A conversation with Mirela Ivanova (University of Sheffield) on the creation of the Slavonic alphabet and the lives of its creators, the Byzantine missionaries Constantine-Cyril and Methodios. Despite the huge importance attributed to these men and their activities in modern scholarship, national narratives, and Slavic Orthodox identity, our knowledge about them rests largely on two texts whose interests are quite different from our own. What do we really know about them? The conversation is based on two of Mirela's articles, 'Re-thinking the Life of Constantine-Cyril the Philosopher,' Slavonic and East European Review 98 (2020) 434-463; and 'Inventing and Ethnicising Slavonic in the Long Ninth Century,' forthcoming in the Journal of Medieval History (2021).

55. If you could meet and interview one person from Byzantine history, who would it be and why? (Part II), with Paroma Chatterjee and Merle Eisenberg

55. If you could meet and interview one person from Byzantine history, who would it be and why? (Part II), with Paroma Chatterjee and Merle Eisenberg

July 29, 2021

We know so much about the Byzantines, and yet really so little. If we had the chance to meet and debrief one person from that world, who would it be? Join me in conversation with Paroma Chatterjee (University of Michigan) and Merle Eisenberg (National Socio-Environmental Synthesis Center, University of Maryland), as we wrestle with that question. Who might answer the burning questions that we have? Who would alert us to questions that we aren't asking because we are used to the limitations of our sources? How would we choose our questions? Our choices are, yet again, strikingly different.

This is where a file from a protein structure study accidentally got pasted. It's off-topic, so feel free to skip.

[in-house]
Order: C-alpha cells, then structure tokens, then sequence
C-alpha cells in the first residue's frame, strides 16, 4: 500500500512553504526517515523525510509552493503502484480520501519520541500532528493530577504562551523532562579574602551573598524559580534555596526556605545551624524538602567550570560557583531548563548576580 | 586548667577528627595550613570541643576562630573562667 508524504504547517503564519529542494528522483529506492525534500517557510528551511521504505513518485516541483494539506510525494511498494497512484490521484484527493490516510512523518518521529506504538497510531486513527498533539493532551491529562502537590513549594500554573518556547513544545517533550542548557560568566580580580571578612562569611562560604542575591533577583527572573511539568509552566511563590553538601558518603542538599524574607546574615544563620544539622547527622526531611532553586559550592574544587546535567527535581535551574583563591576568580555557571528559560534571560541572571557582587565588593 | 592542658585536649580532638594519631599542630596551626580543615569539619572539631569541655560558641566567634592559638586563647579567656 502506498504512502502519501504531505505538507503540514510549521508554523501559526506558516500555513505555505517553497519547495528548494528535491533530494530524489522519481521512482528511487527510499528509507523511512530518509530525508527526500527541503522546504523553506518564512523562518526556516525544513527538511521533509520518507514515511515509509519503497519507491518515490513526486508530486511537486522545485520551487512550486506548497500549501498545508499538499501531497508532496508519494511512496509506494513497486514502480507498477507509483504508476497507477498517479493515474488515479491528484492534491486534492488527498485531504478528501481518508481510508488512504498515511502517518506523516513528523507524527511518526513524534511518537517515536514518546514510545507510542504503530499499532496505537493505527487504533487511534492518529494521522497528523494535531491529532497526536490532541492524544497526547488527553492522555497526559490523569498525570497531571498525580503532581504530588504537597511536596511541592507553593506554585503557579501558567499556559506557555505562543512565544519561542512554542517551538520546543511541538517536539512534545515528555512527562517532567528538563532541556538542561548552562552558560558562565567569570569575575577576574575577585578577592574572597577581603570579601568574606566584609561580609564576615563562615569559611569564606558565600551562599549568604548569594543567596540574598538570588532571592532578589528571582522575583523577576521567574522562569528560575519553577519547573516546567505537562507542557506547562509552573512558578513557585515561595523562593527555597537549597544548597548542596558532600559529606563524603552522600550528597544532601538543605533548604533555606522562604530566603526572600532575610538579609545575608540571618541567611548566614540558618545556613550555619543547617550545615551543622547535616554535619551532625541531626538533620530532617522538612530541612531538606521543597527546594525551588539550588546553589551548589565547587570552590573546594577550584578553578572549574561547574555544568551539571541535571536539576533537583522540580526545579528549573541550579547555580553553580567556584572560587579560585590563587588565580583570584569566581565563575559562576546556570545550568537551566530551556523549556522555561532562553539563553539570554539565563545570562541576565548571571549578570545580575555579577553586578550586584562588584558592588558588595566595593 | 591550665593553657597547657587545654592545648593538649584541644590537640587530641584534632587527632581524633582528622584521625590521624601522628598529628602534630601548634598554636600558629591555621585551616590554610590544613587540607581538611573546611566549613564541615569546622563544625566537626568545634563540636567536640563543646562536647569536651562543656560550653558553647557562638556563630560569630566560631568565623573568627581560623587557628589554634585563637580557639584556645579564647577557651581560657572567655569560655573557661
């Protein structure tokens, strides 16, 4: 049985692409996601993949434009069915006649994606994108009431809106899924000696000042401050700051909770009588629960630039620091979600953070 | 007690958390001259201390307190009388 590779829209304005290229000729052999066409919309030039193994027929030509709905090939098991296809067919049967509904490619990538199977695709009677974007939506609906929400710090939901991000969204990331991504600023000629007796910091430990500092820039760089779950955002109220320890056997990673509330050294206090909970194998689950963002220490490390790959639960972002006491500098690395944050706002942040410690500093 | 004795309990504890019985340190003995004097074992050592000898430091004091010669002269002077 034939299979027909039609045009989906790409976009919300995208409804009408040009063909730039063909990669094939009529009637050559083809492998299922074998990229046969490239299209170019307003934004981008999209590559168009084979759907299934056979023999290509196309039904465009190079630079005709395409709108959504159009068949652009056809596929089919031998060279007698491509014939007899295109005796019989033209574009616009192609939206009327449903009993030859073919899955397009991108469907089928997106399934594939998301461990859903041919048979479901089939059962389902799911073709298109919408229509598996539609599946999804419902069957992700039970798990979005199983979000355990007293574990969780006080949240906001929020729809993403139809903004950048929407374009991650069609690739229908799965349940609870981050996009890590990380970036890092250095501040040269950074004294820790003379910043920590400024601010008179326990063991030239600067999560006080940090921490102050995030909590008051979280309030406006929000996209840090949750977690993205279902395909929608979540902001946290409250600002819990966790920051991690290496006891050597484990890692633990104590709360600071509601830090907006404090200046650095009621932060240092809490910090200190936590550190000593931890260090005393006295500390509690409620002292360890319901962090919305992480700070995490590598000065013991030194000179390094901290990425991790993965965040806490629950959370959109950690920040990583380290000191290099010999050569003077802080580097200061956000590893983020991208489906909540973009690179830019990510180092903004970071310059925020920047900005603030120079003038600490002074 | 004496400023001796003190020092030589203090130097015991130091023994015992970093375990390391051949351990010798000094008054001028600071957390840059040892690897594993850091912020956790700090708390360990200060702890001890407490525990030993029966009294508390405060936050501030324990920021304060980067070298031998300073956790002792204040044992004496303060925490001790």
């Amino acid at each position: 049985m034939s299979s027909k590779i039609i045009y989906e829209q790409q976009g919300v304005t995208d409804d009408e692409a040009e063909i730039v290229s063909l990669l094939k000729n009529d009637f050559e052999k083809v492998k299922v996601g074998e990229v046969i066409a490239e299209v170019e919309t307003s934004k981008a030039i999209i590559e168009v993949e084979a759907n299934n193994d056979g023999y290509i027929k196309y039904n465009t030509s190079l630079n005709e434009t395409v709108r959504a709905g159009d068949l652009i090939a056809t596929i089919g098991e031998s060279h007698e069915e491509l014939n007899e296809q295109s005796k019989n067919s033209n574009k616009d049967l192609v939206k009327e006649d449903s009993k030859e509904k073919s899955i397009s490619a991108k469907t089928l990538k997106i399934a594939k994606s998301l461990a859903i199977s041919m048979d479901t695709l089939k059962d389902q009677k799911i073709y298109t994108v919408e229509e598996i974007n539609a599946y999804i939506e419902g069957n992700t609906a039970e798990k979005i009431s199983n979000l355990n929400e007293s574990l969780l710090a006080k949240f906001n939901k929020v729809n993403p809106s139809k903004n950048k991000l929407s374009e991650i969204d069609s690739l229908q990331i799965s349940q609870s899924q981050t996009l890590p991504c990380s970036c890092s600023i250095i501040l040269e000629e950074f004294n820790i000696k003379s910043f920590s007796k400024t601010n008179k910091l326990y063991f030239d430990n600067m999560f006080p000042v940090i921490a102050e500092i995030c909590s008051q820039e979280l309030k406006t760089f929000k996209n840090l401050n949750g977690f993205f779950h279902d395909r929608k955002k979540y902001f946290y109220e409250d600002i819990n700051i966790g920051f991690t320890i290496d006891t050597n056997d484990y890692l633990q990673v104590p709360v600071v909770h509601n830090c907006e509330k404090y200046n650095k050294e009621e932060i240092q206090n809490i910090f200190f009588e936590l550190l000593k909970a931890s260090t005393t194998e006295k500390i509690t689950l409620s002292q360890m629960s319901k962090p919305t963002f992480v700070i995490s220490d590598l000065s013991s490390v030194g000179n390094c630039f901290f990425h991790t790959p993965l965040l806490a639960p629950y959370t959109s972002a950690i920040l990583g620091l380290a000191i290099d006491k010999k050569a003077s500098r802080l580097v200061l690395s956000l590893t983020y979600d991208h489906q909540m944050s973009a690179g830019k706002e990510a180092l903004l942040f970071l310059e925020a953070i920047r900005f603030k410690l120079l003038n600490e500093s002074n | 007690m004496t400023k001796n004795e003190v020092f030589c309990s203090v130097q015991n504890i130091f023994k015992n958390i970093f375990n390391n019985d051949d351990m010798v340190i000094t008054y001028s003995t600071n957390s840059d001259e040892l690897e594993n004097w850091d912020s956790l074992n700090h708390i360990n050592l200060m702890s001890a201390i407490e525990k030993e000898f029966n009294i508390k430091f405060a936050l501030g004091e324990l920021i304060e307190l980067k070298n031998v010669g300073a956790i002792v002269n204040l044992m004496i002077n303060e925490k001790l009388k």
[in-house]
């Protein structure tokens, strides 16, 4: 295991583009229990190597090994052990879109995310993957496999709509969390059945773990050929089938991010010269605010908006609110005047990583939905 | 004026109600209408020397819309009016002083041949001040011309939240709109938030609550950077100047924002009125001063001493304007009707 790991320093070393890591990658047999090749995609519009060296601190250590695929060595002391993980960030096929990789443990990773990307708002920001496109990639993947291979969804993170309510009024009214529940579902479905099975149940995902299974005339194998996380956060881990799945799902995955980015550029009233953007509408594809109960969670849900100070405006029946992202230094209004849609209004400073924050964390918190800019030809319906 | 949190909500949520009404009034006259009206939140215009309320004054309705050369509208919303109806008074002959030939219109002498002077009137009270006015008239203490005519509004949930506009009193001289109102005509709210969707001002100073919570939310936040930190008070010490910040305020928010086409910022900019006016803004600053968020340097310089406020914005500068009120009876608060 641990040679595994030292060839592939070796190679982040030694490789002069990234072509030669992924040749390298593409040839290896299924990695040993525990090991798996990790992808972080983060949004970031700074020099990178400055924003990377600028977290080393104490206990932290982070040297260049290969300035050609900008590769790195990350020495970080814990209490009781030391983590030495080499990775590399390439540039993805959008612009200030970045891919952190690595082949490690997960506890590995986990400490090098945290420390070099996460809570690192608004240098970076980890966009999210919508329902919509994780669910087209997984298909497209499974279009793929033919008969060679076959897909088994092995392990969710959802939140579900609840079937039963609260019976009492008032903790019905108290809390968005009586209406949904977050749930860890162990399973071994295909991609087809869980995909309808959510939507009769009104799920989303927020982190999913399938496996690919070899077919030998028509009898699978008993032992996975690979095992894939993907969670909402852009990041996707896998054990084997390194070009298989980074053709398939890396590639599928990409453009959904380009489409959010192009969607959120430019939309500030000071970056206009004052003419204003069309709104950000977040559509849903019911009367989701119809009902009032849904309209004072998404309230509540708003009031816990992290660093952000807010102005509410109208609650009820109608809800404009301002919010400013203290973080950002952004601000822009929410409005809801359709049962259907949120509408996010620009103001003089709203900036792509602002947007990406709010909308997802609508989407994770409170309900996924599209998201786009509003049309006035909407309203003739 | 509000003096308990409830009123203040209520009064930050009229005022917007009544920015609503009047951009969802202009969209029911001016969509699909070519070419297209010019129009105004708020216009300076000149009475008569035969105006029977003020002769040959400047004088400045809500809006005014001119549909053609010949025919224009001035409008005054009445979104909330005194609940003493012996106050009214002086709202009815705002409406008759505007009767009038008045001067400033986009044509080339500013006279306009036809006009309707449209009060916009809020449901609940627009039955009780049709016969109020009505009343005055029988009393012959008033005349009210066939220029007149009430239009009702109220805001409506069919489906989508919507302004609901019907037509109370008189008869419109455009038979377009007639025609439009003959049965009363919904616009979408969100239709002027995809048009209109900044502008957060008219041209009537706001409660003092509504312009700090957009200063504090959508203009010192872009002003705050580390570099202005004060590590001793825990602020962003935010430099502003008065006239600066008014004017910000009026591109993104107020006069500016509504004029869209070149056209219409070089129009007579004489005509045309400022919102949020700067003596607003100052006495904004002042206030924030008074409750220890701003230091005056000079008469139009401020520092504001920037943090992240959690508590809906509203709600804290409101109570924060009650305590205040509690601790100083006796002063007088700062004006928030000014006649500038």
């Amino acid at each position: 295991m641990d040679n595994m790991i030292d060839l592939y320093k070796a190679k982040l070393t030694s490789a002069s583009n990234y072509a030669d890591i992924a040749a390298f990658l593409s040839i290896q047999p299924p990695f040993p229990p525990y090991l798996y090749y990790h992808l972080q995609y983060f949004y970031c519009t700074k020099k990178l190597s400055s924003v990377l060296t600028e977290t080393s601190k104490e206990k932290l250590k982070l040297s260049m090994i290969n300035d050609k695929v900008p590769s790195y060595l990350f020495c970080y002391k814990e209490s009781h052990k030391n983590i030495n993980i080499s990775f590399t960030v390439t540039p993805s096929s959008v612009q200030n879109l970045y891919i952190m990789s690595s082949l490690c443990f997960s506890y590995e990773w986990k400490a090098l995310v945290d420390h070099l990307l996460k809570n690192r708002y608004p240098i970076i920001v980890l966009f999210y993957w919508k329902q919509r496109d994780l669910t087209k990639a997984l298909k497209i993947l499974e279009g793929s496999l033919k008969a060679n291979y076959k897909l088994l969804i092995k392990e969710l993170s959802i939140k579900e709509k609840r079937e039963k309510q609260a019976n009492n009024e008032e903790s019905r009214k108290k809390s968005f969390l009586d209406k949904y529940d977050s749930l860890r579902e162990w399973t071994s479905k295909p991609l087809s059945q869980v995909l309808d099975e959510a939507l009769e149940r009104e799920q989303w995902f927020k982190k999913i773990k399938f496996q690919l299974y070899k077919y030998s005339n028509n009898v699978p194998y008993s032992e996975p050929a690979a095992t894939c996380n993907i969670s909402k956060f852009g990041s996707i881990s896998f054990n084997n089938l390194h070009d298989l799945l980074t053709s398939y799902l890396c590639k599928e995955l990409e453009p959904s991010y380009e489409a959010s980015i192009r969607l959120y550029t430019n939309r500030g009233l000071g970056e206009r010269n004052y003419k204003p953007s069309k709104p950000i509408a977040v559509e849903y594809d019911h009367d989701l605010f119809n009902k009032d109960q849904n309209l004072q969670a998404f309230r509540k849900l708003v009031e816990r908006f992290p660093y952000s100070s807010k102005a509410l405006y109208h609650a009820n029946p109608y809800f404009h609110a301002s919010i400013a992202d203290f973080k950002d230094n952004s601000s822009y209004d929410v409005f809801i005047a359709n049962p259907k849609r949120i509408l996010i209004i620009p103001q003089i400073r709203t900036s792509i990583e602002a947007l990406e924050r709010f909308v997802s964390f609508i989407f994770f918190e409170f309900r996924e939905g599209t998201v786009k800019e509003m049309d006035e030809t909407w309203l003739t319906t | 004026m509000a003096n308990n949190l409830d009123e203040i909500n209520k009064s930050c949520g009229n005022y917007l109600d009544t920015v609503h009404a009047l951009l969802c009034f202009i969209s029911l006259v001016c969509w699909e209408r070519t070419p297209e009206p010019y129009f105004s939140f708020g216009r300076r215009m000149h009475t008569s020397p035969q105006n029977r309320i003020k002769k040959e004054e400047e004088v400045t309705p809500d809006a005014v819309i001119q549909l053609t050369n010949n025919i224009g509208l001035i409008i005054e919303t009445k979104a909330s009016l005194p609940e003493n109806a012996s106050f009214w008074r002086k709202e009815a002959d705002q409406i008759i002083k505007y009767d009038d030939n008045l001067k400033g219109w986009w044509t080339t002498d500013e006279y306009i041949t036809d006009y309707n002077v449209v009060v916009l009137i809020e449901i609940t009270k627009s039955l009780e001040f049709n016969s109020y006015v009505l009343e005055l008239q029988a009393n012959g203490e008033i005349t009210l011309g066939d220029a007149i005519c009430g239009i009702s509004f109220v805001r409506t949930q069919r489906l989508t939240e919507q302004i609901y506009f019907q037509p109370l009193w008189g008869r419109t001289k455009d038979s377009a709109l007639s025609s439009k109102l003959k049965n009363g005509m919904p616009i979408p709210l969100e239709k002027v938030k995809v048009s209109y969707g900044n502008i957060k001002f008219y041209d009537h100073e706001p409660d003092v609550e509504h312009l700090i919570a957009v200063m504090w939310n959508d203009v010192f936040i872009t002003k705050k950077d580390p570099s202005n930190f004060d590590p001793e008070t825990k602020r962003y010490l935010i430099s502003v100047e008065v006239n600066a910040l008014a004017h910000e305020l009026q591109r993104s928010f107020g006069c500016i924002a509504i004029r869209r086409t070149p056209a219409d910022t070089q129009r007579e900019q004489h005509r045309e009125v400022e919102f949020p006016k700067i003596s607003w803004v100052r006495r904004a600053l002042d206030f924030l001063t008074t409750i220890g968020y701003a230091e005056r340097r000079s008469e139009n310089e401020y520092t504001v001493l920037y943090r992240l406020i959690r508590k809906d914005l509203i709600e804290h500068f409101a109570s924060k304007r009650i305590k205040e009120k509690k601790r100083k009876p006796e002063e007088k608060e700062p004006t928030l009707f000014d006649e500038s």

54. The power and journeys of the True Cross and other holy relics, with Lynn Jones

54. The power and journeys of the True Cross and other holy relics, with Lynn Jones

July 15, 2021

A conversation with Lynn Jones (Florida State University) on how fragments of the True Cross were requested, gifted, traveled, repatriated, abducted, and returned in the early Byzantine period; how they were used to validate rival claims to power; and the anxiety caused by doubts over their authenticity. The conversation is based on a number of Lynn's publications, especially 'Perceptions of Byzantium: Radegund of Poitiers and Relics of the True Cross,' in L. Jones, ed., Byzantine Images and their Afterlives: Essays in Honor of Annemarie Weyl Carr (Ashgate 2014) 105-125.

53. What can we know about the life of the Prophet Muhammad?, with Sean Anthony

53. What can we know about the life of the Prophet Muhammad?, with Sean Anthony

July 1, 2021

A conversation with Sean Anthony (Ohio State University) about the earliest sources for the life of the Prophet Muhammad, including the Quran, papyri, inscriptions, and Christian sources of the seventh century, and how Muslims were initially perceived by the Romans of the eastern provinces. The conversation is based on Sean's book Muhammad and the Empires of Faith: The Making of the Prophet of Islam (University of California Press 2020).